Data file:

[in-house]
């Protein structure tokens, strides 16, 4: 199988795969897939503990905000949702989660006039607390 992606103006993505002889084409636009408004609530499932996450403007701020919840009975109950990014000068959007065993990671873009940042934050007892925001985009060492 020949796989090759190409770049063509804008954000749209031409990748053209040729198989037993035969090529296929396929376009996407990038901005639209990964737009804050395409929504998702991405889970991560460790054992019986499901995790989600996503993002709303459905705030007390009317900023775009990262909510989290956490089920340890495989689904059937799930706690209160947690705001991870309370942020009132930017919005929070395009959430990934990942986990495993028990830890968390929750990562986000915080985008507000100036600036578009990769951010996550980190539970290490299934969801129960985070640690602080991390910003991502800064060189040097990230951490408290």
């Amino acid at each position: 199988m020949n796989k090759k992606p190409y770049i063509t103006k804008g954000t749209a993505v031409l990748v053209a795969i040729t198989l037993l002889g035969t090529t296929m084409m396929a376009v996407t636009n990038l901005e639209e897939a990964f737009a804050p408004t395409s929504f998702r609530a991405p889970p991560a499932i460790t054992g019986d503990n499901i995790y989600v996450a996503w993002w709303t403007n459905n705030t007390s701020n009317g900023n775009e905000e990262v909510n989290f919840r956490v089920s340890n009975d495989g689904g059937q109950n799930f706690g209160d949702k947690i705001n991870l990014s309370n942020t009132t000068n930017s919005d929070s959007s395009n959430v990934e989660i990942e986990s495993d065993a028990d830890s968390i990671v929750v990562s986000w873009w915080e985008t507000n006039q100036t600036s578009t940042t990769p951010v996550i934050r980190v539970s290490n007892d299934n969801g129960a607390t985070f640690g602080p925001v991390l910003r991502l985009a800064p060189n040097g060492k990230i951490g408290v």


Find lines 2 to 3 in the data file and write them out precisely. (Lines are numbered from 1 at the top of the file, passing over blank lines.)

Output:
């Protein structure tokens, strides 16, 4: 199988795969897939503990905000949702989660006039607390 992606103006993505002889084409636009408004609530499932996450403007701020919840009975109950990014000068959007065993990671873009940042934050007892925001985009060492 020949796989090759190409770049063509804008954000749209031409990748053209040729198989037993035969090529296929396929376009996407990038901005639209990964737009804050395409929504998702991405889970991560460790054992019986499901995790989600996503993002709303459905705030007390009317900023775009990262909510989290956490089920340890495989689904059937799930706690209160947690705001991870309370942020009132930017919005929070395009959430990934990942986990495993028990830890968390929750990562986000915080985008507000100036600036578009990769951010996550980190539970290490299934969801129960985070640690602080991390910003991502800064060189040097990230951490408290």
């Amino acid at each position: 199988m020949n796989k090759k992606p190409y770049i063509t103006k804008g954000t749209a993505v031409l990748v053209a795969i040729t198989l037993l002889g035969t090529t296929m084409m396929a376009v996407t636009n990038l901005e639209e897939a990964f737009a804050p408004t395409s929504f998702r609530a991405p889970p991560a499932i460790t054992g019986d503990n499901i995790y989600v996450a996503w993002w709303t403007n459905n705030t007390s701020n009317g900023n775009e905000e990262v909510n989290f919840r956490v089920s340890n009975d495989g689904g059937q109950n799930f706690g209160d949702k947690i705001n991870l990014s309370n942020t009132t000068n930017s919005d929070s959007s395009n959430v990934e989660i990942e986990s495993d065993a028990d830890s968390i990671v929750v990562s986000w873009w915080e985008t507000n006039q100036t600036s578009t940042t990769p951010v996550i934050r980190v539970s290490n007892d299934n969801g129960a607390t985070f640690g602080p925001v991390l910003r991502l985009a800064p060189n040097g060492k990230i951490g408290v």